Solar systems like ours may be rare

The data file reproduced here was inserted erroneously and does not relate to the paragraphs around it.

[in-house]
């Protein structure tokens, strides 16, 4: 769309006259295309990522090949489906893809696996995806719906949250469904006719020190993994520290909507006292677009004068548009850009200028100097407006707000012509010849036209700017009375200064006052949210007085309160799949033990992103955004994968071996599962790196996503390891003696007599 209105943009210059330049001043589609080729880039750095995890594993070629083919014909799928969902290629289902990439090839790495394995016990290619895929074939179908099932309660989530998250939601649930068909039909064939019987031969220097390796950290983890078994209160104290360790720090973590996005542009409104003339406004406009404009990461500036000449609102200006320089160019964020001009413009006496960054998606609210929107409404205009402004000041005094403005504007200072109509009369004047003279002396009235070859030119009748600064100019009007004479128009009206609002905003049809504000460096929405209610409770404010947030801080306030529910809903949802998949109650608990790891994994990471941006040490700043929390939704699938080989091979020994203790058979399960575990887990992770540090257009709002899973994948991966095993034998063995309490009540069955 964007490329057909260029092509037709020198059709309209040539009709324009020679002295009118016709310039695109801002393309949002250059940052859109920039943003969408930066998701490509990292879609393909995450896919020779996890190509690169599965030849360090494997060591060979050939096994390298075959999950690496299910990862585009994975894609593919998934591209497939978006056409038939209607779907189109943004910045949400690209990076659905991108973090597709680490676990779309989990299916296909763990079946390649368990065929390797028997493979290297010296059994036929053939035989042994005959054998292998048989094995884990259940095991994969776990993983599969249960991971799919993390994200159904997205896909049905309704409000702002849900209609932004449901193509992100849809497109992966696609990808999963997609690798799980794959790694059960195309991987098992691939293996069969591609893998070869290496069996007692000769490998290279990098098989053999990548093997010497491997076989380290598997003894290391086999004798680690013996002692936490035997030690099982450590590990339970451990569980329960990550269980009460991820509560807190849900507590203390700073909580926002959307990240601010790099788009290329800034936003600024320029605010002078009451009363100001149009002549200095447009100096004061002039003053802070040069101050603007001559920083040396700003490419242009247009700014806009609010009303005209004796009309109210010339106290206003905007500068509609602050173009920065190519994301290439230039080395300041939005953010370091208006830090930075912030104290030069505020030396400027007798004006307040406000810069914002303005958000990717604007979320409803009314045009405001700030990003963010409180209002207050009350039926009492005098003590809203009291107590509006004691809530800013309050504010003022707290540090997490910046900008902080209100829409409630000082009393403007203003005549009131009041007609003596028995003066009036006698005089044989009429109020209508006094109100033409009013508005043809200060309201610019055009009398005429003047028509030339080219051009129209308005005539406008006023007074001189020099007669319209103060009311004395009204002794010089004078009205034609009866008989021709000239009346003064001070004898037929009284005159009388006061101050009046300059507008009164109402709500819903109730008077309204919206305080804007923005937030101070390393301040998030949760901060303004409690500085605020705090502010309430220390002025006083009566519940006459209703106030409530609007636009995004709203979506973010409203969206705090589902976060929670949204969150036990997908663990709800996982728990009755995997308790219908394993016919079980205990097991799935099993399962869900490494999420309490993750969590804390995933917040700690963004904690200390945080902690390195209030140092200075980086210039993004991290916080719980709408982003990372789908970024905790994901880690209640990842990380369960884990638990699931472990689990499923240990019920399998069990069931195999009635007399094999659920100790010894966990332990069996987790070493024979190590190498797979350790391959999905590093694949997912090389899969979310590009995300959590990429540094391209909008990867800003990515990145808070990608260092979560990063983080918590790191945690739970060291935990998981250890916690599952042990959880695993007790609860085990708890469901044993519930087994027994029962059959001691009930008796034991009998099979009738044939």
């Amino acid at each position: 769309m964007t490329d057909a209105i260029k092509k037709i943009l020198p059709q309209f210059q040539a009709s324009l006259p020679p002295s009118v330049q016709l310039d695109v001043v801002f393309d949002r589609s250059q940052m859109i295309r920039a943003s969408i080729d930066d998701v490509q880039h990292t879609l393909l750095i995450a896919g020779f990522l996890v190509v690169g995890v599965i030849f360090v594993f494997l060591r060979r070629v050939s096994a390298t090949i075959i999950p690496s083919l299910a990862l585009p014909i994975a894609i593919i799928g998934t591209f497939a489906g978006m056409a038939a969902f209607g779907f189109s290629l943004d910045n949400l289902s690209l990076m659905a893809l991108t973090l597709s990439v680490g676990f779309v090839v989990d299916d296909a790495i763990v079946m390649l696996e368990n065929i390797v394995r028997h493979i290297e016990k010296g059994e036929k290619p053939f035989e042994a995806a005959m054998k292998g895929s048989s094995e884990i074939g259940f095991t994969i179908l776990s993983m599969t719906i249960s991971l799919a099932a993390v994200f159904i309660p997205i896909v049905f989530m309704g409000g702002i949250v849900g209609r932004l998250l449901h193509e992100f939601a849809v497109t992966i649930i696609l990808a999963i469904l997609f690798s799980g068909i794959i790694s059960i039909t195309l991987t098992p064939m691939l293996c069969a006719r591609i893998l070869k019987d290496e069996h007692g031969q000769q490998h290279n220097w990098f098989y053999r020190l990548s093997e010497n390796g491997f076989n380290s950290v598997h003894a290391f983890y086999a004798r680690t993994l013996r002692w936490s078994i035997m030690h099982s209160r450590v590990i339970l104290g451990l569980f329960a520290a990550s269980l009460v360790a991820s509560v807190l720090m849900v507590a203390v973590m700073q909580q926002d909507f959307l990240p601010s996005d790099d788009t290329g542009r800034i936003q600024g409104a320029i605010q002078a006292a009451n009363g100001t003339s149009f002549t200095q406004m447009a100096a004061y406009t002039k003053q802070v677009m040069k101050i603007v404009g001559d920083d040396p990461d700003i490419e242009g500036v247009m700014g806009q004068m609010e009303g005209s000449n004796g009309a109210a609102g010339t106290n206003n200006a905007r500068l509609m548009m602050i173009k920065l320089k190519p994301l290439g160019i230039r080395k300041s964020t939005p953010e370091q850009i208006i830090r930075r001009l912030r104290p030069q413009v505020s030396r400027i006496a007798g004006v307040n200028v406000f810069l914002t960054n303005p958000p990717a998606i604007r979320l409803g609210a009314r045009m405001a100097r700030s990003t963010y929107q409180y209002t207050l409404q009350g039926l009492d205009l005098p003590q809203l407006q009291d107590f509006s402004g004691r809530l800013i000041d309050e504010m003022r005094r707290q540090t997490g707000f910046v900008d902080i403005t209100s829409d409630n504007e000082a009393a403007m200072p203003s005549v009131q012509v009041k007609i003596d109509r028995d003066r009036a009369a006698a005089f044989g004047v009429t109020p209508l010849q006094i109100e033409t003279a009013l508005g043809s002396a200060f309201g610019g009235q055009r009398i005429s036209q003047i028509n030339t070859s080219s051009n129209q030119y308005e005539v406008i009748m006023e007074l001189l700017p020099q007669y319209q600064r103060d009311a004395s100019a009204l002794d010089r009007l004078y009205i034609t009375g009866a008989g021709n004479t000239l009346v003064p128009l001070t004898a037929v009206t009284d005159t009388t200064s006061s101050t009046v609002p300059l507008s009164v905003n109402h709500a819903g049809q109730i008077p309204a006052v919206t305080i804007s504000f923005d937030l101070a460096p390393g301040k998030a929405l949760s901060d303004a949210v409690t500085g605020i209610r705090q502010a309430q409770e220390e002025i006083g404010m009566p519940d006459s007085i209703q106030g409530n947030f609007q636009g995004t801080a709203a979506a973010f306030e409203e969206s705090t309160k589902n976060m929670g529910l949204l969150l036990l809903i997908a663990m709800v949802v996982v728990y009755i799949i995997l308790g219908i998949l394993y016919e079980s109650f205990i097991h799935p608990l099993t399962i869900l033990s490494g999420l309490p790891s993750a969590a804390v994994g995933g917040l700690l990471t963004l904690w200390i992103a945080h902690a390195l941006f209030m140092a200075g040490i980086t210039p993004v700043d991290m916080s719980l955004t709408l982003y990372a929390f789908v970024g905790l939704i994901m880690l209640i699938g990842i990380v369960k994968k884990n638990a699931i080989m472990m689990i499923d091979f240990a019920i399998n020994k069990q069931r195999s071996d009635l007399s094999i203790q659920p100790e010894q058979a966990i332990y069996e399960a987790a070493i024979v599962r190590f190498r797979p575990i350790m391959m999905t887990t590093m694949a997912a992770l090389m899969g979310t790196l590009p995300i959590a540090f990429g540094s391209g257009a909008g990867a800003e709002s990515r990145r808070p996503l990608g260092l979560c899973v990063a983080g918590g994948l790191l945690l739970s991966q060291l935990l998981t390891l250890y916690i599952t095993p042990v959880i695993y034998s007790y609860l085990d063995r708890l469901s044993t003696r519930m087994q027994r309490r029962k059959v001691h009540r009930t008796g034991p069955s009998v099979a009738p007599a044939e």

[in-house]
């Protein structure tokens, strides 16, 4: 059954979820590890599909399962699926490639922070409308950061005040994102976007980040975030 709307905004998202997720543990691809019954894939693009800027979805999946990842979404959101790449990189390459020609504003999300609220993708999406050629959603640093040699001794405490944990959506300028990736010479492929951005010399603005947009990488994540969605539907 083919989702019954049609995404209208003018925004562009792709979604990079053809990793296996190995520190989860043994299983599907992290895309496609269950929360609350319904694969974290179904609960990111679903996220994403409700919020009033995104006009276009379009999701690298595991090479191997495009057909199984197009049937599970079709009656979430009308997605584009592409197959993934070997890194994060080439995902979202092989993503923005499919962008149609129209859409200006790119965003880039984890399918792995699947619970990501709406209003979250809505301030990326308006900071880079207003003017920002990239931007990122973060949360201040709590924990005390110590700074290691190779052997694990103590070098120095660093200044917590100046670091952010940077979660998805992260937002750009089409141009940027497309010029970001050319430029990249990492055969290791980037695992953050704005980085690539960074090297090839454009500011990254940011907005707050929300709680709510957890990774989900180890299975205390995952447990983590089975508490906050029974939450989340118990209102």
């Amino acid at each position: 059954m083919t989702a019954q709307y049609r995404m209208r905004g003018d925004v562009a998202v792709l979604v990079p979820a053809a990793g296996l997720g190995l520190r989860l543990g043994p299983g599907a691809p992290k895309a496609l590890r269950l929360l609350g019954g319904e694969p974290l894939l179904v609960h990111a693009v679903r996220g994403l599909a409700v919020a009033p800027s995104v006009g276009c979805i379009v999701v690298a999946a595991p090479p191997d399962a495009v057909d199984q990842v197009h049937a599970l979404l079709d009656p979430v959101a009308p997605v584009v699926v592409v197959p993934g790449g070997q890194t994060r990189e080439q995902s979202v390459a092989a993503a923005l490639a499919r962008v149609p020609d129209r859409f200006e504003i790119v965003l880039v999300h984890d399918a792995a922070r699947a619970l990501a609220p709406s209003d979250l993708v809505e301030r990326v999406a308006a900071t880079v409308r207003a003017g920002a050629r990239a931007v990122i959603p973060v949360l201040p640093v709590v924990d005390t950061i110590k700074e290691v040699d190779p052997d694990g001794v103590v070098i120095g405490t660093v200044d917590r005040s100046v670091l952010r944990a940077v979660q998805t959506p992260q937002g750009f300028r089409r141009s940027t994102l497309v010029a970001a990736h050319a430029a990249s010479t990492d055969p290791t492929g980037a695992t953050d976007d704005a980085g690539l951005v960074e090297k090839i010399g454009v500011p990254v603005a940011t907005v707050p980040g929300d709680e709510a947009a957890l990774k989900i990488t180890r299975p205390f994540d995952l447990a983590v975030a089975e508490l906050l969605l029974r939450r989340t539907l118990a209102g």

By Jeff Hecht Our solar system is a Goldilocks among planetary systems. Conditions have to be just right for a disc of dust and gas to coalesce into such a set of neatly ordered planets, a new computer model suggests. Similar planetary systems are likely to be a minority in the galaxy, says model developer Edward Thommes of the University of Guelph in Ontario, Canada. Even so, if only 1% of the Milky Way’s hundreds of billions of stars have a terrestrial planet with a stable orbit in the habitable zone, the Earth could have plenty of company. Astronomers long thought planets orbited where they formed, with small terrestrial planets close to the star, gas giants near the middle, and smaller ice giants such as Neptune towards the edge of a ‘protoplanetary’ disc of gas and dust before it dissipated. But the discovery of “hot Jupiters” – gas giants orbiting close to their stars – since 1995 gave powerful evidence that planets could migrate. To understand why planetary systems differ, Thommes and colleagues decided to study how various types of protoplanetary discs evolved over time. Standard simulations need large amounts of computer time to model the complex interactions among multiple growing planets and their disc material. So Thommes reduced computing time by dividing the disc into a series of rings, rather than into smaller chunks, and by treating interactions between planets separately. This allowed runs to last 10 million simulated years – long enough for all the disc material that hadn’t collected into planets to fall into the star. The team used 100 different sets of disc properties – varying the disc’s mass from between 1% and 10% that of the Sun, as well as its viscosity. They found that discs with higher mass and viscosity tend to produce two or more gas giants which migrate inwards towards the star. Discs with lower mass and viscosity tend to dissipate earlier, producing larger numbers of much smaller planets, which jostle each other after the disc dissipates. Only in a few intermediate cases – six out of the 100 runs – did the model produce gas giants about as far from the Sun-sized model star as Jupiter is from our Sun. And in only one case did the gas giants resemble Jupiter and Saturn. This middle range “is more peaceful because there isn’t as much planetary migration and not quite as many planets forming”, Thommes told New Scientist. But he says the model can’t predict the exact fraction of solar-like planetary systems in the galaxy. That’s because planetary formation is a chaotic process, and initial disc conditions are poorly known. Other astronomers think the new study is an important advance. “The idea is probably qualitatively right,” says Hal Levison of the Southwest Research Institute in Boulder, Colorado, who calls Thommes’s technique “a breakthrough”. But he warns that the model needs a lot of refinement before it can produce solid estimates of the types of planetary systems. Journal reference: Science (vol 321,
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